It doesn’t seem long since Sholto Kynoch gathered a few friends together and put on a handful of concerts at the Holywell Music Room.

That was the beginning of the Oxford Lieder Festival, now in its 11th year and recognised as a major event on the UK’s music calendar. It now features 40 concerts, masterclasses and workshops, shoehorned into two intensive weeks.

Keeping an ongoing festival fresh and vibrant is a challenge, but one that Sholto rises to with enthusiasm. This year, as always, he has a few new tricks up his sleeve — and they are mostly aimed at giving opportunities to keen amateur singers.

“It’s an increasingly important part of the festival,” says Sholto. “We’re doing more this year than we have in the past, and the level of uptake suggests we’re going to have to increase that next year.”

Singers of all levels are being invited to join the Festival Chorus, which involves a series of workshops under the guidance of conductor Jonathan Williams and vocal teacher/soprano Fiona Dobie, culminating in a concert of Part Songs in the Holywell Music Room.

There is also the Bring and Sing, also at the Holywell, at which singers can turn up and sing something of their choice. Sholto is particularly proud of a special interactive family concert, And Yesterday We Met, led by pianist/narrator Dominic Harlen. “It’s going to be amazing. Dominic’s got a really addictive personality for children. He walks onstage and has children eating out of the palm of his hand in a matter of seconds. They just sit, absolutely captivated. I think that’s possibly the most exciting thing we’re doing this year.”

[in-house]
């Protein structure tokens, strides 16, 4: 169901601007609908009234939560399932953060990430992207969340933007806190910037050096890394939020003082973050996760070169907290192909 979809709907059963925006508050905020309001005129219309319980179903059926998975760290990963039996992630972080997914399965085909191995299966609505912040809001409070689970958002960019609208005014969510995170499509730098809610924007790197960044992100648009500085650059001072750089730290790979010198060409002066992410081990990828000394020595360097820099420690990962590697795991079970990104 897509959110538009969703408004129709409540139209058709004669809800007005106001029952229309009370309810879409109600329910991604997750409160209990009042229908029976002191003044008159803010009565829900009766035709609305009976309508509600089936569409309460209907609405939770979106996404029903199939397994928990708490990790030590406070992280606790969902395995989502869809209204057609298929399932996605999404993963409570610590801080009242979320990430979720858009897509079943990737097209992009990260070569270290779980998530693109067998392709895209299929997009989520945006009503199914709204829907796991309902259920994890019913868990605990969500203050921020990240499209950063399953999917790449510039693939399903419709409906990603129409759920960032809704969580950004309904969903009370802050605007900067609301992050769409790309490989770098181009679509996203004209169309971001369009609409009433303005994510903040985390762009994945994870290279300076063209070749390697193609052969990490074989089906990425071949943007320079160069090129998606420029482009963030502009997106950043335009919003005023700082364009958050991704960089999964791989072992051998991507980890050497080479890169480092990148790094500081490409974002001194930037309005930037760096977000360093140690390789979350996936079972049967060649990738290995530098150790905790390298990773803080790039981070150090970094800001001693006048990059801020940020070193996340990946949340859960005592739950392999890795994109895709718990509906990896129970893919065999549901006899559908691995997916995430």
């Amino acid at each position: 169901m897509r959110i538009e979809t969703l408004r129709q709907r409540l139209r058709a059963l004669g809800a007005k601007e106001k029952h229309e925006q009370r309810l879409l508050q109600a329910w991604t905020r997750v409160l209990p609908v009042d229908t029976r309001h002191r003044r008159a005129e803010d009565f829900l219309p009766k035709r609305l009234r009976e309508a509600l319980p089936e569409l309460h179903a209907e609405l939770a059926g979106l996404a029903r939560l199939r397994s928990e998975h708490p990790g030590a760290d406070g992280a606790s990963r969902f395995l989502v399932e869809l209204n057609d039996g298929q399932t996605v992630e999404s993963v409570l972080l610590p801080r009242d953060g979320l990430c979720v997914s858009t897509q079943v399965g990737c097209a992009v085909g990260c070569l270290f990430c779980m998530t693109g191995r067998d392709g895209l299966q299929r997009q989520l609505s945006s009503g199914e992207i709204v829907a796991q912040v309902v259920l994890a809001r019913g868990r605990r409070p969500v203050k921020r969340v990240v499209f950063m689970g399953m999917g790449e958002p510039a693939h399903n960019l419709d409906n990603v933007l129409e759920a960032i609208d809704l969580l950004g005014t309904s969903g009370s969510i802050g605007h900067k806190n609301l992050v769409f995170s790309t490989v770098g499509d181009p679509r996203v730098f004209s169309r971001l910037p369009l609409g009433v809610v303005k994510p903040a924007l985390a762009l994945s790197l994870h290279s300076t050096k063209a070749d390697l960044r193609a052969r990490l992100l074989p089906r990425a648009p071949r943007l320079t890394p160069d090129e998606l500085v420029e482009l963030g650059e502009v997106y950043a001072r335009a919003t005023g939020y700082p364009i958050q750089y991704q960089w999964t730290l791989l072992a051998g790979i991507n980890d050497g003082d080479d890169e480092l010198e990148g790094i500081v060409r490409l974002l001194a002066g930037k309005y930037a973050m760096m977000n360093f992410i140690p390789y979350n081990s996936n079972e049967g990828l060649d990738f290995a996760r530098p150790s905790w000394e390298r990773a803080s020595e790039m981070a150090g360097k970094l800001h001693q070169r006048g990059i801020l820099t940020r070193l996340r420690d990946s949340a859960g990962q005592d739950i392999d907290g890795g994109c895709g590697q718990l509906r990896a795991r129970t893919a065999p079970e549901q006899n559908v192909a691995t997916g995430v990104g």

But the Lieder Festival is also about bringing world-class singers to Oxford, and again Sholto has a star-studded line-up, including mezzo-soprano Alice Coote and local professionals Christop-her Purves and Benjamin Hulett, all making their festival debuts.

Hulett, who lives in Thame, is involved in one of the festival’s major projects, the ongoing exploration of the songs of Hugo Wolf, which began two years ago and continues this year with the whole of his Spanisches Liederbuch, spread across two concerts. “I’m really looking forward to it,” he says. “It’s a nice opportunity to do something not often done, and that’s new to me. Also, performing only 14 miles from home is very rare for me!”

There is also the return of festival favourites such as James Gilchrist, Sophie Daneman and Sarah Connolly. For Sarah — who will be performing an unusual programme of little-known Brahms and Mendelssohn songs — it is the inclusiveness that makes the festival so special. “There’s a broad spectrum of singers, not just established singers but students who are beginning to learn their craft,” she says. “And we all sing together — there’s a principle of younger singers singing with older singers. It’s a tremendous celebration of song, with well-known works alongside lesser-known works. There’s something for everybody.”

Sholto adds: “There’s lots of Debussy to look out for, because it’s his 150th anniversary. There’s also a very nice evening of English Song midway through the festival, and I’m sure that will be popular.”

Varioius vnues. Oct 12-27

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